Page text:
Just replace OCC in Oregon for Sandy Hook in Connecticut. Rinse. Repeat.Â
On a Friday less than two weeks before Christmas an American tragedy occurred in Connecticut. Adam Lanza shot and killed twenty children and six adults at the Sandy Hook Elementary School. Then Adam fled the scene to his home where he killed his mother and himself. These cold facts in no way capture the tragedy. The children were six and seven year old first graders who went to school that morning like it was any other Friday. Lanza was just a boy himself, twenty-two years old, intelligent but mentally challenged with a form of autism characterized by difficulties in social interaction called Asperger syndrome. He still lived at home with his mother and often slept in her bed. Obviously something not quite right about that, but also nothing to shine a light on the violence he harbored in his heart.
And then, before that town in Connecticut had even grasped what happened or the parents’ shock had turned to grief, before twenty tiny coffins found solace in cemeteries across the county, there began a political drumbeat that sounded into every corner of America. Gun control. Gun control. Every act of gun violence not involving known criminals moved from the city page to the front page, the lead story, the drumbeat. Gun control. Gun control. From Montana to the nation’s capital children were kicked out of school for pointing their fingers like a pistol at each other, playing cops and robbers at recess like they have since Smith met Wesson. Gun control. Gun control. Presidential inquiries are made of the National Rifle Association about the need for certain types of weapons, but there are no inquiries about an entertainment industry that makes more and more violent movies and games that imitate the very thing Adam Lanza executed. And the President of the United States executes 23 executive orders pertaining to gun laws in a single day because Congress would not heed the siren song. Gun control. Gun control.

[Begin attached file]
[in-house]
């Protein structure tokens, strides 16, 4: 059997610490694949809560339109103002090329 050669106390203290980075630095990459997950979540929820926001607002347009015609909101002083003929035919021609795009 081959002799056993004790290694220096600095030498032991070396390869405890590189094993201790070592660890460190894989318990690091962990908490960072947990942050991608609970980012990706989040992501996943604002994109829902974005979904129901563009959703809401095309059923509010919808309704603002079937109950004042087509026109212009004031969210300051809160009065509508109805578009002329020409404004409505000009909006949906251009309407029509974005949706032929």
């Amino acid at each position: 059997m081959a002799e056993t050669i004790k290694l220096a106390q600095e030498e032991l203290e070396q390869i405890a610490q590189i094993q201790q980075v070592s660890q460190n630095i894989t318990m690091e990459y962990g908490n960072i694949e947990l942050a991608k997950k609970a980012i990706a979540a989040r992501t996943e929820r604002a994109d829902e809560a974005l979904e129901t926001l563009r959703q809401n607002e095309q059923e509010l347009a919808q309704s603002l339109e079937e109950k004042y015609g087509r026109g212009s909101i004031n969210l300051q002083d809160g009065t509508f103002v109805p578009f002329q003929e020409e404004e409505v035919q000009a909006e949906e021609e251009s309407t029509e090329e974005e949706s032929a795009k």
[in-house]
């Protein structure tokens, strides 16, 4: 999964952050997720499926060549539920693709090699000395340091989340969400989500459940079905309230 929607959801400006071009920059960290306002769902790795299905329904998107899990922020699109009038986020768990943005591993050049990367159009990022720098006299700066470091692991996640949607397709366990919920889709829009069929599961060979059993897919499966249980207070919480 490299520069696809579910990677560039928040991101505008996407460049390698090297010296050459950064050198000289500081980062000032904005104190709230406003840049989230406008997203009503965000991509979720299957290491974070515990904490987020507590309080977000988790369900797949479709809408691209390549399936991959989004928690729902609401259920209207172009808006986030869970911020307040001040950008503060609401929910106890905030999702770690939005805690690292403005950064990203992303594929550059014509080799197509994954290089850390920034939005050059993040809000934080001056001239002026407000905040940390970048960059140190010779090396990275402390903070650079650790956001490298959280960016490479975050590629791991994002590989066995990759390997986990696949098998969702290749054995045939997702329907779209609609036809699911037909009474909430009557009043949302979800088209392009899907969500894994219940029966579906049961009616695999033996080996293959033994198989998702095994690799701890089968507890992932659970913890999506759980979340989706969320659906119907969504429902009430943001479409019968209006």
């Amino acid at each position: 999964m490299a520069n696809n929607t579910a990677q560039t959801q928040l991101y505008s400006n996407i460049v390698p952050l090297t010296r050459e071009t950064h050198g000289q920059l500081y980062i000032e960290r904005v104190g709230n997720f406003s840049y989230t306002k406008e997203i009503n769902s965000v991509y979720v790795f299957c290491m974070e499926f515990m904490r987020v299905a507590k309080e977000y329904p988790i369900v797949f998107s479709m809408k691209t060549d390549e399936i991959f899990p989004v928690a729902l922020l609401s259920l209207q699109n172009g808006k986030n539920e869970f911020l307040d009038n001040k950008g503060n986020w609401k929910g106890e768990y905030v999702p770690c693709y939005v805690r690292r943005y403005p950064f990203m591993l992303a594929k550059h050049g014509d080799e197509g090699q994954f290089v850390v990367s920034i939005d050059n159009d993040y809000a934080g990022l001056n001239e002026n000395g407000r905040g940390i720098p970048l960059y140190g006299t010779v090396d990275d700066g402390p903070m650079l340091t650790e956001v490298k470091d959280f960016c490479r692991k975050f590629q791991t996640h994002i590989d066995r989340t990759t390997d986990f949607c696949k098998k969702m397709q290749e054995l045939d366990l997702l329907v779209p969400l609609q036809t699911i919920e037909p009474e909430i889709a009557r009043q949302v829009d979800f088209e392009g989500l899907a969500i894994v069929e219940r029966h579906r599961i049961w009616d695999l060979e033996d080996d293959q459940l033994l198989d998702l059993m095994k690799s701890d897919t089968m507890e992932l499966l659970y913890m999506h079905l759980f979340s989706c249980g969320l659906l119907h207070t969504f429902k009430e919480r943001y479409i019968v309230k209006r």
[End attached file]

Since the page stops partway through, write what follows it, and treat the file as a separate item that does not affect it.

So, is gun control the solution to Sandy Hook? No, it is an obfuscation of a social and political failure. It is the new American way. If we despair of winning the fight, we search of something else to focus on, something related to the real fight so it may appear that we are winning.
When we despair of war, hollywood celebrates our heroes in uniform. They are honored at every sporting event. Celebrities put on their patriot hats and make public service announcements about them. These are the same folks who said, during the wars in Iraq and Afghanistan and in the War on Terror, the only reason young people join the military is because they don’t have an education and haven’t anywhere else to go. This causes some consternation among the preponderance of military officers with a college degree, many with advanced degrees. Yet now the airwaves clamor that these uneducated, desperate military men and women are heroes, and it takes the focus off the missions we are running from or the wars we are flat out losing. Wars and missions, by the way, the soldiers desperately want to complete.